- Compounding the risk for landlords under s. 57 is that if, within one year after the tenant vacates the rental unit, the designated person fails to occupy the rental unit within a reasonable period of time and the landlord lists the rental unit for rent; or enters into a tenancy agreement with another person; or advertises the rental unit or the building that contains the rental unit for sale; or demolishes the rental unit or the building containing the rental unit; or “takes any step to convert the rental unit or the building containing the rental unit” to a use other than residential premises; then, the landlord is “presumed, unless the contrary is proven on a balance of probabilities,” to have acted in bad faith in giving the notice and is therefore liable to the penalties provided for in s. 57 (3).
- Section 12.1 of the RTA makes it mandatory for landlords to use a “prescribed form” of lease for “prescribed” classes of tenancies; however, as of the date of this article, the form of mandatory leases are not yet prescribed. It is expected that in early 2018, the prescribed lease that will be required for most rental units (multi-res apartments, rented condos, single family homes, duplexes, etc.) will be in force. A failure by a landlord to use the prescribed form of lease for all new tenancies after the prescribed lease becomes law will expose the landlord to financial and legal liability under s. 12.1 RTA. There is likely to be an education period and forewarning of the date on which use of the prescribed form of lease will be mandatory, so for now legal advisors should be aware that the requirement is imminent and continue to monitor the status of the form.
- Rental units in a building first occupied on or after November 1, 1991 were previously exempt from most rent controls (s. 6 (2) (c) RTA) but that exemption is repealed.
- Landlords can no longer apply for an “Above Guideline Rent Increase” based on an “extraordinary” increase in the cost of utilities (heat, hydro, water) for the residential complex.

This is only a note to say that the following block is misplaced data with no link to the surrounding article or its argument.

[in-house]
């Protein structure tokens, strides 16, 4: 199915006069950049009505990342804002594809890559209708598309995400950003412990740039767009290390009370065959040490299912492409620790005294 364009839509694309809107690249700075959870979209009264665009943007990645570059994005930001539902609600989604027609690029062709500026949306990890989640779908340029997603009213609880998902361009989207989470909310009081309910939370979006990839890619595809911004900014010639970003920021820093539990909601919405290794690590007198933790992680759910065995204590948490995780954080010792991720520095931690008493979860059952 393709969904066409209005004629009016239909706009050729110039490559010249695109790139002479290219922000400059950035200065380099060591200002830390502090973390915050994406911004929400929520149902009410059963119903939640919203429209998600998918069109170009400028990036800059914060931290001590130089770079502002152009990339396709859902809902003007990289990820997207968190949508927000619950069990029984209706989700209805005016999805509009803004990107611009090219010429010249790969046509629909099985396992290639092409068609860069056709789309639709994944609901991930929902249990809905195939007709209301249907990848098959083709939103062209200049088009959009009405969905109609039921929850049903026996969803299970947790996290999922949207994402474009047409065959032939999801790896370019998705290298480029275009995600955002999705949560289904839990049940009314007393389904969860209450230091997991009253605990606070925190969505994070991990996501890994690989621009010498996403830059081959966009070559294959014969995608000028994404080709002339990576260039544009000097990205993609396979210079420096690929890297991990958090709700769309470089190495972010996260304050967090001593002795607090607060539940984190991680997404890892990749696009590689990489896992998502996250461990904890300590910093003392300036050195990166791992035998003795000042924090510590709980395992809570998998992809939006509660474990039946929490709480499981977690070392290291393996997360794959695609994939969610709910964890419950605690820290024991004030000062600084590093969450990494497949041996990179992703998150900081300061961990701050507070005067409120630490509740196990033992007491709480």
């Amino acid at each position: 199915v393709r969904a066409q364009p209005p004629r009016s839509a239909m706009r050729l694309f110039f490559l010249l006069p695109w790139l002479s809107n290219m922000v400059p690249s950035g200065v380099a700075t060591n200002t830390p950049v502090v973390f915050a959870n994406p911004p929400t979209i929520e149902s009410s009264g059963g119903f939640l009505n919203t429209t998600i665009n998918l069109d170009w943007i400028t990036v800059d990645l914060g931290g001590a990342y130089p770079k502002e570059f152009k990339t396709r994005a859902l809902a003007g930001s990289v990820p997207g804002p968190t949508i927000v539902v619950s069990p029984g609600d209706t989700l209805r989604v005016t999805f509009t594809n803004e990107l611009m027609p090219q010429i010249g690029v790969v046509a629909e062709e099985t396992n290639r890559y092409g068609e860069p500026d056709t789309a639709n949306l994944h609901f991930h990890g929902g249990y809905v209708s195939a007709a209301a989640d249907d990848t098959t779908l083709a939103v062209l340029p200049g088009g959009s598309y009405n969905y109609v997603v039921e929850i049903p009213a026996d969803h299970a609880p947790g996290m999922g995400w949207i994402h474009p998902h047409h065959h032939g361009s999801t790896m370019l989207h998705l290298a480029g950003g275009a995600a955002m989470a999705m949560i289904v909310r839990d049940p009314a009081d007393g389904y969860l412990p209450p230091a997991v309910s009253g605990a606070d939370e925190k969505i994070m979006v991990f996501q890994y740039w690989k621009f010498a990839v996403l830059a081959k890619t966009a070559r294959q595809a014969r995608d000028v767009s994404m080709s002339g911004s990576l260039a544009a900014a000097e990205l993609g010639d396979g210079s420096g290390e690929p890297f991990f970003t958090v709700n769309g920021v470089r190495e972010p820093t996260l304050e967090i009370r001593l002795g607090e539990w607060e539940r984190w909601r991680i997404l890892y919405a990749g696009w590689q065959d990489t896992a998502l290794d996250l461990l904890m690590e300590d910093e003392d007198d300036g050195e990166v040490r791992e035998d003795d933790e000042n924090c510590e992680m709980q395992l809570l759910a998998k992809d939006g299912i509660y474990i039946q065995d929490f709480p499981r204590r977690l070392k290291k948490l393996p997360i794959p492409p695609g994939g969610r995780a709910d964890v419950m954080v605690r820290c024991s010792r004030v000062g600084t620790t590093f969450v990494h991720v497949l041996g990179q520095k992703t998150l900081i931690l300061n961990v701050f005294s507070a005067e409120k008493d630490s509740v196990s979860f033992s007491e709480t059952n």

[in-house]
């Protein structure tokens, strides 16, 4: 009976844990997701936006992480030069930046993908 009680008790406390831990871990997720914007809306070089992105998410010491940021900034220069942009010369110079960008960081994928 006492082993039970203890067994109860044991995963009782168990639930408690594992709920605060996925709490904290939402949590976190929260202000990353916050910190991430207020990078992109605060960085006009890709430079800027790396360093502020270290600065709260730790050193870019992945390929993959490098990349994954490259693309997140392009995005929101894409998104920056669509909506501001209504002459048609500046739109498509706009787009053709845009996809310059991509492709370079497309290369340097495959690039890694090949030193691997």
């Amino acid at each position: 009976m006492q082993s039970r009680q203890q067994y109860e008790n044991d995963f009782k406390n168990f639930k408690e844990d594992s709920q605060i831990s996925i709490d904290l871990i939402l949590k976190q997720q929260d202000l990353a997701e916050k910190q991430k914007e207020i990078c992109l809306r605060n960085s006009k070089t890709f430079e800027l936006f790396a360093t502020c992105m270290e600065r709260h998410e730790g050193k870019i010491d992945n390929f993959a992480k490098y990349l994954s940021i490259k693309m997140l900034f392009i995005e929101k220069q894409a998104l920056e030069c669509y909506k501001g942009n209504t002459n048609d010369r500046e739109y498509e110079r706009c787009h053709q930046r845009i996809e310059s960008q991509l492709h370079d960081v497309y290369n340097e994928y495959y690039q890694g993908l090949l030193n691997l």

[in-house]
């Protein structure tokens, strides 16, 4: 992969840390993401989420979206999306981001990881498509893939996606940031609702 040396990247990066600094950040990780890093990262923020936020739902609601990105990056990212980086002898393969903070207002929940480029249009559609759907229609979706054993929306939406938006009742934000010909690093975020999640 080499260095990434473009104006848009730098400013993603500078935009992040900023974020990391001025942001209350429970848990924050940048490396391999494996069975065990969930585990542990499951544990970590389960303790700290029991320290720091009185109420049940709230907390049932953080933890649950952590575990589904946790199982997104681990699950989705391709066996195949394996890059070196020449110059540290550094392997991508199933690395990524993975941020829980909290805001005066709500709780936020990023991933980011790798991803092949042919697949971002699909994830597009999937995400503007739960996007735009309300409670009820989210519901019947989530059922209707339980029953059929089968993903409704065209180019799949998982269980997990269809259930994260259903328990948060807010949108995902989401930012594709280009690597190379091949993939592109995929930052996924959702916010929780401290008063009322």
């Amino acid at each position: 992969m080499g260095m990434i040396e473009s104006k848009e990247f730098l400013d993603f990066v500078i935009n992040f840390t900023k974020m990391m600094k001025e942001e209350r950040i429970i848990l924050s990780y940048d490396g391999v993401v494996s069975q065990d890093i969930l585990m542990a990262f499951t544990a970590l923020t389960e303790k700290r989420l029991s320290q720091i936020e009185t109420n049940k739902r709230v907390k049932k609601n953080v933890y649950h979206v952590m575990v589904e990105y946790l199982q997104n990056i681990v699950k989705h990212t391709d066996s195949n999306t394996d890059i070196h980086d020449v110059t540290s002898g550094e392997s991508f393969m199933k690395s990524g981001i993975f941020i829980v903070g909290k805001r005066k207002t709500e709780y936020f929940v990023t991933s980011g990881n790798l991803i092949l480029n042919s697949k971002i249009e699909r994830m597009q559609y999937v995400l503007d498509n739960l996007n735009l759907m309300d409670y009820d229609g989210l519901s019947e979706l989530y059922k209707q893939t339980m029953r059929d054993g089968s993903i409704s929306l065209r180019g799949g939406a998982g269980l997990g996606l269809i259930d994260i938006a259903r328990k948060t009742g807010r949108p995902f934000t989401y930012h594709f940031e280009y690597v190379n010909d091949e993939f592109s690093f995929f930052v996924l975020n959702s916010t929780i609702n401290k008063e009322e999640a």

Legal advisors should pay particular attention to the “landlord’s own use” amendments because those sections of the RTA were improperly used by some “small” landlords or purchasers to secure vacant possession of a rental unit, following which the landlord would renovate the unit and then re-rent the unit at a much higher “market” rent or sell the building for a substantial profit based on its increased income potential. While there is no need for sympathy for persons “gaming” the system, there may be circumstances where a notice is given for personal use is given in good faith but the person for whom the notice later decides not to occupy the rental unit. Employment transfers, spousal separations, unforeseeable life decisions (including death), may result in the rental unit being listed for rent, or the building listed for sale, within one year of the date the former tenant vacates the rental unit. In such cases there is a presumption of bad faith, regardless of the circumstances, that the landlord must overcome.
Legal advisors should ensure their “small” landlord clients, in particular, are made aware of the changes and the potential exposure, particularly if the client’s business model is acquisition of small rental properties followed by securing vacant possession, renovations and increasing property value through re-rental or sale. If the full model is deployed through a notice given under ss. 48 or 49 RTA and there is a “step” taken toward completion within a year of a tenant vacating, the client is exposed to significant liability because of the presumption of bad faith under s. 57 RTA.
By Joe Hoffer, lawyer and partner with Cohen Highley LLP